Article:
Honestly, this is the beauty of the Internet. Step 3: Profit!

Future Imperfect

Tuesday, January 15th, 2008

Animators need good timing. So to practice my timing, over the weekend I moved this site to DreamHost from another, lesser host. It took me a while to migrate my SQL database because I’ve tried never to give myself any reason to use the phrase “migrate my SQL database” and DreamHost’s support pages are written by their users in a wiki, rendering it inedible.

Josh at DreamHost
*This guy

My timing was peccable: this morning somebody* at DreamHost typed “8” when they meant “7” causing the billing system to think it was December 2008 and that nobody had paid for their hosting in 12 months. Then the system charged all their clients a total of $7.5 million and started shutting their sites down for delinquency. Ohhhh the internet is not happy.

So if my site a splode it’s because I’m delinquent — IN THE FUUUUUTUUUUURE.

Bradbury’s Secret

Saturday, December 15th, 2007

From Wikipedia’s article on Ray Bradbury:

He attributes his lifelong habit of writing every day, with no known exceptions since he was 12 years old, to an incident in 1932 when a carnival entertainer, Mr. Electrico, touched him with an electrified sword, made his hair stand on end, and shouted, “Live forever!”

…so far, so good. Cf the prophet Isaiah.

The whole story is on Bradbury’s website.

Pascal Campion

Monday, November 26th, 2007

A tomato thief.

Pascal Campion, champion short-attention-span animator, has some of the tightest timing I’ve seen anywhere. His work is clear and effortless, even in scribble-form, zooming past in fractions of a second.

From the main page of his site,, select the “Animations” link to view his gallery of wonders. He also has a blog which he apparently updates in his sleep every night.

He’s currently in California, but spent formative years in France, where there’s apparently something in the l’eau.


Friday, October 12th, 2007
Quarter-inch thick Plywood 59 Chevy Impala
Well there’s yer problem (“A rest stop on the road to enlightenment”) is one of the feeds I rely on for “random cool stuff” in the absence of like-minded coworkers. I file it somewhere between Boing Boing and Fortean Times.

I am pleased to see that my Space Bunnies animation has made their cut, and now ranks with the likes of the Death Star Dam Busters and the Plywood Impala. Thanks Transbuddha!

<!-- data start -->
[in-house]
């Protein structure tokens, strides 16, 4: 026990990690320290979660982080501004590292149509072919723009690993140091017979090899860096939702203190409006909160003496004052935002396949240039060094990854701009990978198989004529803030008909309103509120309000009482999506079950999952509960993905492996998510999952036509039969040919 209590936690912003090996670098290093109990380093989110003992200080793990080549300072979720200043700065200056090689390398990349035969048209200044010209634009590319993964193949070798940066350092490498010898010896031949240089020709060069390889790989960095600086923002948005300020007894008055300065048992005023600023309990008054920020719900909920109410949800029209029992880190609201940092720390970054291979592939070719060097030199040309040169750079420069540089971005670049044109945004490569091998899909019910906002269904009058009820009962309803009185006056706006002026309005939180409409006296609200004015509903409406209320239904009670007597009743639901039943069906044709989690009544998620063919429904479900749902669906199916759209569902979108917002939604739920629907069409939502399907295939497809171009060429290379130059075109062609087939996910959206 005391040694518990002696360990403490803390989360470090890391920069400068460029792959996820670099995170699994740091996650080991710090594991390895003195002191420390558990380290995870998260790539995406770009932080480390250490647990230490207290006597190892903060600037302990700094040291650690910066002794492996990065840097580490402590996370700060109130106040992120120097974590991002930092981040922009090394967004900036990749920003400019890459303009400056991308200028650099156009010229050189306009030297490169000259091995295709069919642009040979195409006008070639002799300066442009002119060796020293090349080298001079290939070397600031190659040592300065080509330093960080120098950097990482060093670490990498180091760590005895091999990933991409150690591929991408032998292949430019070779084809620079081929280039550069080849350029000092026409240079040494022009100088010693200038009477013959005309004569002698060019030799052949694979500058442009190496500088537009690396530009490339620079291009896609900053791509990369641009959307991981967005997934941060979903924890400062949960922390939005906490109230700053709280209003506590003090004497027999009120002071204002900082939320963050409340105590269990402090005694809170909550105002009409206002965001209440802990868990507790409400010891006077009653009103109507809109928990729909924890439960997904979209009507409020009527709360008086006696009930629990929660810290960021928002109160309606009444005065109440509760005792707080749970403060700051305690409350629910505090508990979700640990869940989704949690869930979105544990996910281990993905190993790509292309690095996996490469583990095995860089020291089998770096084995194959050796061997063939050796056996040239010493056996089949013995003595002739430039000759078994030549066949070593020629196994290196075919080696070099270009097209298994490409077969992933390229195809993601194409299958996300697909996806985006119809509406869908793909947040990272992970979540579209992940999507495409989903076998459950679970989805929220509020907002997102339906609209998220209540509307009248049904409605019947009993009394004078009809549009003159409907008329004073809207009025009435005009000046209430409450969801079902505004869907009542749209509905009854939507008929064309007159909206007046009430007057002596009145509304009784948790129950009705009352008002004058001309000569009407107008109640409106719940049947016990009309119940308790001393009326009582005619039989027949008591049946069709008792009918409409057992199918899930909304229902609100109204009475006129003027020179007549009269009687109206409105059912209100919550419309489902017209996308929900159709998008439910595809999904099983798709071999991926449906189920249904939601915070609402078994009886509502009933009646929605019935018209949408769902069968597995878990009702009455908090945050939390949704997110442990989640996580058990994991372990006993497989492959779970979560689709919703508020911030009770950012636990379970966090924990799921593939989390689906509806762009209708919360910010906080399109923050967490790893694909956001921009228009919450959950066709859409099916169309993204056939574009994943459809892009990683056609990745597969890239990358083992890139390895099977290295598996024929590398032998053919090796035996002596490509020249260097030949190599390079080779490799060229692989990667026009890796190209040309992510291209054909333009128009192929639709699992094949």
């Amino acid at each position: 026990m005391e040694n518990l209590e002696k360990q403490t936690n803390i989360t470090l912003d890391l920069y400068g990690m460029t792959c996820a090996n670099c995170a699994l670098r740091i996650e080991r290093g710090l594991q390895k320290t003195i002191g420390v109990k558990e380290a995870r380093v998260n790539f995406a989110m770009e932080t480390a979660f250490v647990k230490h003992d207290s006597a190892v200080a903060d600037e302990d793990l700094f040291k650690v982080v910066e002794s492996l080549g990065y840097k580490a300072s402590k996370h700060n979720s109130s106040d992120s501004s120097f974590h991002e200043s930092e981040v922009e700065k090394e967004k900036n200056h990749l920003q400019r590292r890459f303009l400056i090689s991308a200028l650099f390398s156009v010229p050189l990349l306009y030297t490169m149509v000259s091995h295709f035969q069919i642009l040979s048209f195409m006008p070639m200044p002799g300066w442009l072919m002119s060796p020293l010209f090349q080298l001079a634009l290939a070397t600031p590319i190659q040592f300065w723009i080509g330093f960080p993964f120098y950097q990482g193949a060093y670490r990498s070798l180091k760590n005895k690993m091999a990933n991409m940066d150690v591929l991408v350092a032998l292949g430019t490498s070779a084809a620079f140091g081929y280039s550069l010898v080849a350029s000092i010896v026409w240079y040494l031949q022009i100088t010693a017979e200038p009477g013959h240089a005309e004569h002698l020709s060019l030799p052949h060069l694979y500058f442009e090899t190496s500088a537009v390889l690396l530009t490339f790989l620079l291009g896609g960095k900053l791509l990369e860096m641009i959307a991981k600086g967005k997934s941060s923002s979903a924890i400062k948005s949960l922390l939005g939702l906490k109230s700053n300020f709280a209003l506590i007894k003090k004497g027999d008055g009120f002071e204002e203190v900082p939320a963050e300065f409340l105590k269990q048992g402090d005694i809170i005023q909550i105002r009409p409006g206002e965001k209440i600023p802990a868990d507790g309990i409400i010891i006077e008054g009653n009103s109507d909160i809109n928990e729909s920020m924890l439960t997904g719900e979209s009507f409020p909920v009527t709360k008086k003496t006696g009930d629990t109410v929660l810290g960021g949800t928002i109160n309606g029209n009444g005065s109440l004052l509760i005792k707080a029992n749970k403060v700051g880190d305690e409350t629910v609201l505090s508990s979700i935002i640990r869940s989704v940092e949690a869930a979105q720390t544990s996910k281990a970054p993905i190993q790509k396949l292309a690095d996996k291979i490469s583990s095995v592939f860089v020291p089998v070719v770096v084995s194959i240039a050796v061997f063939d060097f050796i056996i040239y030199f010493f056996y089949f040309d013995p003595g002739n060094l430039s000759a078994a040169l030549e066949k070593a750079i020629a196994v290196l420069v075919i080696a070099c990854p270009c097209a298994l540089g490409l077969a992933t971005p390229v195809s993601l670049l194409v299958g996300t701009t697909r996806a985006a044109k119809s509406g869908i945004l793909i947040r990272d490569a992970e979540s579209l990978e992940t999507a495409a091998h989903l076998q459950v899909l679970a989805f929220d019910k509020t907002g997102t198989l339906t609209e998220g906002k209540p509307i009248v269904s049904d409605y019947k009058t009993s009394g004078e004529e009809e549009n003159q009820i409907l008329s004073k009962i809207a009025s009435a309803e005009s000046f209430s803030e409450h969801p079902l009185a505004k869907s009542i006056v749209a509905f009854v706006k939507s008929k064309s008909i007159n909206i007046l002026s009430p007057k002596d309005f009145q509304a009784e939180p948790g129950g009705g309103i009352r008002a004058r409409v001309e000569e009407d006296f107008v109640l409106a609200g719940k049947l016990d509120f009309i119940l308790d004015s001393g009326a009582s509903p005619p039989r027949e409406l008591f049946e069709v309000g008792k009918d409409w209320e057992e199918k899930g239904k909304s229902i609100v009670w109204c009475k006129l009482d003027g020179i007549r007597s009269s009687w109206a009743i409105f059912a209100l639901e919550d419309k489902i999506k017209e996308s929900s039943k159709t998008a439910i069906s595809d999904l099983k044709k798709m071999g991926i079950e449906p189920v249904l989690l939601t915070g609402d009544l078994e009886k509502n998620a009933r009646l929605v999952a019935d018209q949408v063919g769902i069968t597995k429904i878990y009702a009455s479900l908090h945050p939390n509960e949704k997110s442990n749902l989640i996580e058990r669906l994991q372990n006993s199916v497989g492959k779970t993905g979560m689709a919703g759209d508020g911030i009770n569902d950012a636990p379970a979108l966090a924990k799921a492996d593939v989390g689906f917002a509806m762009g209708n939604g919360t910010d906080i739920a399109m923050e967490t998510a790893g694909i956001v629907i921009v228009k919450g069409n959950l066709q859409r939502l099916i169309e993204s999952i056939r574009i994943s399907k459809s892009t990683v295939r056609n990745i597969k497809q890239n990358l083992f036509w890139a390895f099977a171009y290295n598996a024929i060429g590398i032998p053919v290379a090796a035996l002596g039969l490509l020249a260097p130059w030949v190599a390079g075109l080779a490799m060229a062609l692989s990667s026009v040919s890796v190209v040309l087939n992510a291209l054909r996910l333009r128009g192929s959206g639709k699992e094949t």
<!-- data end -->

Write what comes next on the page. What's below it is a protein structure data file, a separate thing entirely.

Thursday, October 11th, 2007

I discovered only a few weeks ago, by blindly googling “Maya wiki” in hopes one existed. Behold and lo, Ed Caspersen, a student at ITT Tech in Grand Rapids, had apparently started just such a thing in August, and had entered the vast majority of content on his own.

There’s certainly a need for this sort of resource. The bulk of home-grown online advice seems to be in forums, a format prone to spam, abuse, rambling conversations, tangents, and redundancy — it’s really not suited to any kind of communication apart from the ad hoc and ephemeral. So I was excited to find such a wiki, though it was clearly in its very early stages. I edited a few articles but hadn’t become very involved, and today I checked the site again to see how it was going. This is what I saw:


Seadragon and Photosynth demos

Wednesday, June 6th, 2007

In the giant logjam of data that has been the internet for the last 10 years, something finally just gave.
Try the Photosynth demo.

Song of Civil Revolution

Saturday, June 2nd, 2007

Nobody rocks Frère Jacques like Red China.

WordPress Video Switcheroo

Wednesday, April 18th, 2007

I majored in video. No, really. So I’m picky about video quality online. YouTube is all well and good, but it’s still like four inches across, and so compressed it’s like watching the neighbor’s tv through their living room blinds, and you have raw eggwhite dripping in your eyes. I wanted a less egalitarian solution for my high-res output.

70's LED TV alarm clock
Now with less eggwhite

I wanted to post videos here on that were hosted on someone else’s hard drives, that didn’t come encrusted with extra interface, that didn’t require installing fancy plugins or obnoxious P2P servers, and that were the highest possible quality to minimize compromizationalizement of my pure artistic visionalism. As of this post, you can’t get there from here all at once, but with Stage6, Vimeo, and a bit of JavaScript switchery I have a workable solution.